Exploring Values with the Bible – Patience


Ideas for values work in schools including related Bible stories and suggestions for reflection and display

Exploring Values with the Bible - Patience


Many schools follow a programme of key values throughout the school year. These values can be an important framework for helping to define and validate the work of the school ‘beyond the curriculum’. Each value can be used as the theme for collective worship, the focus for classroom reflection and the subject matter for main hall or quiet corner displays.

The Bible has so much to offer in this area of positive personal, relational and community values, and its timeless wisdom can help all schools pass on to the next generation the qualities of life that are most valuable and which, as Christians, we believe are not only God-given but also can be God-energised in our lives.


What follows is a series of ideas linked to the value of ‘Patience‘.

It includes: key themes to explore’ a key Bible verse to use’ key concepts to unpack’ ideas for displays and reflective corners’ as well as Bible story links with further connections to material on the Barnabas websites.


  1. Key themes to explore

Patience with ourselves – not giving up, coping with temper, recognising our strengths and weaknesses, not being too hard on ourselves because we all make mistakes.

Patience with others – recognising everyone is different, learning to make allowances for others, giving time to people, walking at another’s pace and not rushing them.

Patience with circumstances – ‘Rome wasn’t built in a day’, doing something worthwhile can take time, taking the long view, ‘instant everything’ isn’t the answer to every problem

Patience with nature/the world – learning to wait for things to grow (harvest); working for change is one step at a time (for example, climate change); the more complex the problem is, the more time and attention it needs before a solution can be found

  1. Key Bible verses

Proverbs 15:18

‘Losing your temper causes a lot of trouble; but patient people bring peace’ (my paraphrase).

Practical advice from the book of James

‘Be patient until the Lord returns. Think of farmers who wait patiently for the spring and summer rains to make their valuable crops grow. Be patient… and don’t give up. … Remember how patient Job was and how the Lord finally helped him…’ James 5:7-11 (CEV, abridged).

See also Romans 5:4-5: ‘Endurance builds character, which gives us the hope that will never disappoint us.’

  1. Key concepts to unpack:

Patience is extolled as one of the 7 virtues, but no one finds it easy.

Patience is being prepared to wait for something good to happen.

When we learn to wait for something, we usually appreciate it much more.

Patience involves a long-term commitment to a task and therefore not giving up.

Patience is linked via its Latin root to the word ‘to suffer’ – it can often be a hard and painful experience.

Children learn about patience when:

  • they have to wait their turn to have a go
  • they take their turn in speaking in circle time – learning how to be quiet and listen to others especially those who are slow and can’t express themselves easily
  • there are part of a large family or interest group in which they can’t always come first
  • they look forward to a birthday or Christmas in order to open presents
  • they count the days down to a special holiday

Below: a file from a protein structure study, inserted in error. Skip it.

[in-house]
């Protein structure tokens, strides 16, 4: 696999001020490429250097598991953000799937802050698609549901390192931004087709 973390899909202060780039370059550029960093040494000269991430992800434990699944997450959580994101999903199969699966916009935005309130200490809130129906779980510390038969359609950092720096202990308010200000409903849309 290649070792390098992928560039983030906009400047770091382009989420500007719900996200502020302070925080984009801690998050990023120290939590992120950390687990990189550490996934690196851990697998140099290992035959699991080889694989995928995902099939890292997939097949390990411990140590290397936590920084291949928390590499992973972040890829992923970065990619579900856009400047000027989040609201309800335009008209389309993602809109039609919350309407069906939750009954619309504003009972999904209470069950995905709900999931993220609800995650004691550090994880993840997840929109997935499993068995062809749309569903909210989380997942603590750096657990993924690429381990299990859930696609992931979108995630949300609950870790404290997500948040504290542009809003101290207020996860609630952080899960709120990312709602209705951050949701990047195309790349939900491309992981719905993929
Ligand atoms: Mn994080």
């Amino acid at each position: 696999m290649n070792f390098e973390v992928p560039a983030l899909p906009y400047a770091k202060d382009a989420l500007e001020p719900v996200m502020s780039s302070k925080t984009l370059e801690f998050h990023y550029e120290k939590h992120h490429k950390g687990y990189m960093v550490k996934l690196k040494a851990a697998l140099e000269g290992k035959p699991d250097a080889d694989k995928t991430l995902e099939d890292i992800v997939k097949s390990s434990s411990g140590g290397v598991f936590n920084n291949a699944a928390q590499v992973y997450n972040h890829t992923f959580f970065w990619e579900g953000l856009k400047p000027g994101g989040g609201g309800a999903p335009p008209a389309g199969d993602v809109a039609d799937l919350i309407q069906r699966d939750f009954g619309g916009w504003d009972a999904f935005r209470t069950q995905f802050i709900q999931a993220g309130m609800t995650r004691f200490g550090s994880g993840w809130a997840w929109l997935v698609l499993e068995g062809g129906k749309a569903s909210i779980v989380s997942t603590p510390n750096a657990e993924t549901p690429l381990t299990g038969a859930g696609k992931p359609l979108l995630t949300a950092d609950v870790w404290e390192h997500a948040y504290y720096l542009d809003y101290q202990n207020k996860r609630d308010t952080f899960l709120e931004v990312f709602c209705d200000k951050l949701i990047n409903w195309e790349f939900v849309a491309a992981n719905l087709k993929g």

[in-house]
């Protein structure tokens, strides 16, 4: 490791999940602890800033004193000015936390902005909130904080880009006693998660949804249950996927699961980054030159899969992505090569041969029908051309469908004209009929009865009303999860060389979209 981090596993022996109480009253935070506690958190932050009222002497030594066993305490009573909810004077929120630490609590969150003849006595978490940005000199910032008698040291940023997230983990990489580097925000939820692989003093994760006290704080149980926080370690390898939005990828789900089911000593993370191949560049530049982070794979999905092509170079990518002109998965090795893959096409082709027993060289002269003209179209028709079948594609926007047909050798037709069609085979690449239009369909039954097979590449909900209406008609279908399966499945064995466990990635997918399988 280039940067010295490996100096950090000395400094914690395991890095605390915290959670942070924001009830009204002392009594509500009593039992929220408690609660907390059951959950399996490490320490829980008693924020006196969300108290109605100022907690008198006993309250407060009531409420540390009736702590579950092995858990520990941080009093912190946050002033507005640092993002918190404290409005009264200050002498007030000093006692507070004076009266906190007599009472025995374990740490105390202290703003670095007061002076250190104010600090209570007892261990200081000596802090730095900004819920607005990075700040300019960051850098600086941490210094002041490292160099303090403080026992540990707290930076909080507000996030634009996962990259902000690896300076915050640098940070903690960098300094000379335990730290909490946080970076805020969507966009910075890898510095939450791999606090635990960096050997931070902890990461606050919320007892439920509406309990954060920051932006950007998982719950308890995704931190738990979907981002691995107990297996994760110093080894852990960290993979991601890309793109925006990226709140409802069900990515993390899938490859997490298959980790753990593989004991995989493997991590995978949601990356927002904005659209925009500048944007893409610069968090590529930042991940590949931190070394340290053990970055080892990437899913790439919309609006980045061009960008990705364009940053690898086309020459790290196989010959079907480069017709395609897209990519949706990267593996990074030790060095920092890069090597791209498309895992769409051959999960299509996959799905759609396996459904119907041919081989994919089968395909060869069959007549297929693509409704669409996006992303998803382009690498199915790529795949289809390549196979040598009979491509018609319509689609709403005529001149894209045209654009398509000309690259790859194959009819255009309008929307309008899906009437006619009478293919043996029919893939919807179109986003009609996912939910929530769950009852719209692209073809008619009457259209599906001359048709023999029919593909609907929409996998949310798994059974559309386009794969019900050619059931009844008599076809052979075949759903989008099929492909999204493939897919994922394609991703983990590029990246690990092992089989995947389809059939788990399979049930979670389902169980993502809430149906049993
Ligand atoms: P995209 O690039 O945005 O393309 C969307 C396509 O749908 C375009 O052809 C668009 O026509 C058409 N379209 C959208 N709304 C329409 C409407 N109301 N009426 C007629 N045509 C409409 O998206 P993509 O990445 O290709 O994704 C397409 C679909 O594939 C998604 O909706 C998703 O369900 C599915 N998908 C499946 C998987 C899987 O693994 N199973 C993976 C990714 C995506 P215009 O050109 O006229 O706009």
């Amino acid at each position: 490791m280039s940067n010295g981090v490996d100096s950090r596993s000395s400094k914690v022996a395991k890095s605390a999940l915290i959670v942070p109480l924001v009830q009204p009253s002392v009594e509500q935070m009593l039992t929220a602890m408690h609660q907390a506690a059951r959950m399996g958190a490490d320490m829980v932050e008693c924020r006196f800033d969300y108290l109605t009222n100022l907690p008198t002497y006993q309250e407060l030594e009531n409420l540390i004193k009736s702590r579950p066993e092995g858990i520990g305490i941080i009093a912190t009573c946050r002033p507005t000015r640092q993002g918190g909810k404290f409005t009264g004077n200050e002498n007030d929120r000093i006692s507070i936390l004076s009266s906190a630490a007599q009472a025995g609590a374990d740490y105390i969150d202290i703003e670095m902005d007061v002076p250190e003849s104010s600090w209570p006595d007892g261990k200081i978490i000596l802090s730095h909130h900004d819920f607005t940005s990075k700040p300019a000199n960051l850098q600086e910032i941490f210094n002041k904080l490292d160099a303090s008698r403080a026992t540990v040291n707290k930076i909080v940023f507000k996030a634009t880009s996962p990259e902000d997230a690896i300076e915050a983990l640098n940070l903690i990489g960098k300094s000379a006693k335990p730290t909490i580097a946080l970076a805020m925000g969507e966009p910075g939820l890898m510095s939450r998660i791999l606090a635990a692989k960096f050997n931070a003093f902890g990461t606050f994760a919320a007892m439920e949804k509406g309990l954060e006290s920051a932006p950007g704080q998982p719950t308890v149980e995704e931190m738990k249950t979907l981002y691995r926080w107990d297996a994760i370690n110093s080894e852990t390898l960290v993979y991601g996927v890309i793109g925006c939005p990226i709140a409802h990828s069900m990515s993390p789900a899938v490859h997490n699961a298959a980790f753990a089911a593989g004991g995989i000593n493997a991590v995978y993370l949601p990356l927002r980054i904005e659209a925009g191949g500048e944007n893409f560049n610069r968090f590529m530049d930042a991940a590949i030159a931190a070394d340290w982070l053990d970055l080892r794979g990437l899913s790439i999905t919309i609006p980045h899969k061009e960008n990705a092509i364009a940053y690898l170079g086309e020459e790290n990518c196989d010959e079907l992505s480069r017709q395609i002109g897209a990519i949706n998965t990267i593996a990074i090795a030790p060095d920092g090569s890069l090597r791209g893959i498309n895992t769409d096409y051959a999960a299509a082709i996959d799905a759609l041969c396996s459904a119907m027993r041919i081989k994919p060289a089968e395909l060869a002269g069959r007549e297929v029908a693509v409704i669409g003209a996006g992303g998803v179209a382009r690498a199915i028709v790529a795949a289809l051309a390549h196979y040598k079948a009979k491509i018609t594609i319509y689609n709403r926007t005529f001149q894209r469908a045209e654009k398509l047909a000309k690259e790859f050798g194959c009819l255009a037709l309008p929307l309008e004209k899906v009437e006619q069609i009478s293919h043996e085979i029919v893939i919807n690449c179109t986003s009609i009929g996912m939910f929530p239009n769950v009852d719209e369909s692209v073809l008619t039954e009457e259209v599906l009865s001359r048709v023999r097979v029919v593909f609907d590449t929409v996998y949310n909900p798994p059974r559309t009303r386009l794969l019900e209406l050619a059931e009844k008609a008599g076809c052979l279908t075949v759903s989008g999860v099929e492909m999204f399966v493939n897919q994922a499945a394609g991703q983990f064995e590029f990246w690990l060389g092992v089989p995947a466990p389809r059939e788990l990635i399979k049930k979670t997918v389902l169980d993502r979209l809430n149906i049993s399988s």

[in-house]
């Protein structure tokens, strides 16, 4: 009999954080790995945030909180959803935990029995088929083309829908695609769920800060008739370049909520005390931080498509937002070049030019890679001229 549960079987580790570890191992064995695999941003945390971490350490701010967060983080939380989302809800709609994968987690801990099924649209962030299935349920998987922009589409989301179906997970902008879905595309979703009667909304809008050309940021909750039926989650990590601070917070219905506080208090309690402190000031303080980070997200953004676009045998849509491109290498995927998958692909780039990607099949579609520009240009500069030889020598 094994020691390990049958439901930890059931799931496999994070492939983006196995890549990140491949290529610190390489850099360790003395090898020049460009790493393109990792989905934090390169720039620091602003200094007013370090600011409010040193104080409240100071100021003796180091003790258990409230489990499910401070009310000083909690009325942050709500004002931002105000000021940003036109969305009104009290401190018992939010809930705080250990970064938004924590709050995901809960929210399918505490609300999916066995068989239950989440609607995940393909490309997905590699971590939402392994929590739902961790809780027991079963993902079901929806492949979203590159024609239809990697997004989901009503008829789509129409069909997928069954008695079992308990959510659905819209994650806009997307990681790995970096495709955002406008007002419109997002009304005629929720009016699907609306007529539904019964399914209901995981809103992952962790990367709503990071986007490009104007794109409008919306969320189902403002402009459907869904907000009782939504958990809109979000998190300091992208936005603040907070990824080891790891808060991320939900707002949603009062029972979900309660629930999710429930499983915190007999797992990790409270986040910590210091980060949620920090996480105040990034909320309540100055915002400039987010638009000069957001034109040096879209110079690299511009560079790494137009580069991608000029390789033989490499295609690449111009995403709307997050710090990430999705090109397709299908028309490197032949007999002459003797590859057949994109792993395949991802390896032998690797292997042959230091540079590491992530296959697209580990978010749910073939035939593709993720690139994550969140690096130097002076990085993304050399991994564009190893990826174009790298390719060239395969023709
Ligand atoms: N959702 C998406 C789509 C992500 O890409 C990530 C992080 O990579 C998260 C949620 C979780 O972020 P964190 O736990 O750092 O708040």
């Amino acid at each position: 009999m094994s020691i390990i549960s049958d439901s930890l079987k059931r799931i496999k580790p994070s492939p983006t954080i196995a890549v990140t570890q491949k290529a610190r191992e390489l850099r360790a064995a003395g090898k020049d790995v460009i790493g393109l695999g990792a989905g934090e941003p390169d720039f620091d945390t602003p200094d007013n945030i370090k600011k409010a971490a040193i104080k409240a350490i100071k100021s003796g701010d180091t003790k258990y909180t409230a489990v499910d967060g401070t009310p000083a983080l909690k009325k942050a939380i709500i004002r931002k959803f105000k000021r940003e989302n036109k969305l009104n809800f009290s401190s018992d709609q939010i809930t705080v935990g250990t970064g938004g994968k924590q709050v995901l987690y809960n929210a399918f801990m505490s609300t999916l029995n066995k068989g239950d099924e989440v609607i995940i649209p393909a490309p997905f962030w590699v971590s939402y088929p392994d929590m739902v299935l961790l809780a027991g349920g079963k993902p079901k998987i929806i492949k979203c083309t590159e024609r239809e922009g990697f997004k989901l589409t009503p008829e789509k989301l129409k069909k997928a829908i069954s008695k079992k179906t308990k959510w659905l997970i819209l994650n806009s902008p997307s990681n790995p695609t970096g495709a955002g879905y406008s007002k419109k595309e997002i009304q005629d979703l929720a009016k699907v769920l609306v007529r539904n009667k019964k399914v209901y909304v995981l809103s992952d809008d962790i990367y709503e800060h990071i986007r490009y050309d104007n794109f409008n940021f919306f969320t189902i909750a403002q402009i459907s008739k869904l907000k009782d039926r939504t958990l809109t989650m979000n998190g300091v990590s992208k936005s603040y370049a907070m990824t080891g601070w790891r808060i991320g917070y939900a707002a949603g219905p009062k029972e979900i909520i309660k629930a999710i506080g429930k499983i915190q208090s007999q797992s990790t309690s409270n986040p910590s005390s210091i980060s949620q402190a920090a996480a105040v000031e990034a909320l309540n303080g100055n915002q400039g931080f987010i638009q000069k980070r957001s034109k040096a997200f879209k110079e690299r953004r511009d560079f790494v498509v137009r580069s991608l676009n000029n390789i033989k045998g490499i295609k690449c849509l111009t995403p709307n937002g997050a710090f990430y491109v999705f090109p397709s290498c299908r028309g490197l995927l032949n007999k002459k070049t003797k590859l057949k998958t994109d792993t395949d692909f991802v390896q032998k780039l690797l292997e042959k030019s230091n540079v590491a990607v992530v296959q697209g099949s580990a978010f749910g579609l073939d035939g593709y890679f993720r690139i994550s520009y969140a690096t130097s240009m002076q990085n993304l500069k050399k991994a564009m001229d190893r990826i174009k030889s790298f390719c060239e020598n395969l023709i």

• they learn to control their temper- perhaps by counting to ten or whatever!
  1. Display or reflective corner ideas

Use pictures of people queuing, opening times for a special event, a calendar for the month with a day at the end ringed as ‘my party’, a clock, a large egg timer that can be turned and watched, pictures of road rage and angry people.

Use some seeds with a picture of the vegetables or flowers that will one day come from them.

Include a piece of knotted string. This could be used in an assembly presentation too,. i.e. only slow, patient untying will work; if you rush, it just gets more and more knotted.

As a theme for this display, have a series of thought-bubbles containing the numbers 1 to 10 in different fonts as a possible symbol of the slow counting-down of someone waiting for something or biding their time.

A stopwatch by which to time two minutes – link this to the two- minute silence on Remembrance Day.

Key questions to include in the display:

How good are you at waiting for something? What makes you become impatient? What helps you become more patient? How long can you sit still? What do you do to stop yourself losing your temper?

Have a Bible story open at Galatians 5:22, underlining the word ‘patience’.

  1. Bible story links
  • Abraham was promised that he and Sarah would have a child, but they had to wait 20 years – see Genesis 15:2-5 (especially v. 4) for the promise and Genesis 21:1-8 for the moment Isaac is born.
  • Job’s name is often linked to the word ‘patience’. Even though many things went wrong for him, he still waited patiently for God to help him – see Job 2:6-10.
  • David learned how to pray and wait for God to answer him – see Psalm 40:1-3.
  • Jesus tells people that the kingdom will start very small and grow slowly – see Mark 4:30-32.
  • Jesus advised his listeners that they should not give up when praying for big things – see Luke 18:1-8 for the story of the widow and the judge. God uses people’s prayers and therefore does not want us to give up.
  • Jeremiah patiently copies out his prophecy again after the King has burned it all – see Jeremiah 36.

Ideas for Collective Worship and the classroom – Classroom session on what prayer means to Christians

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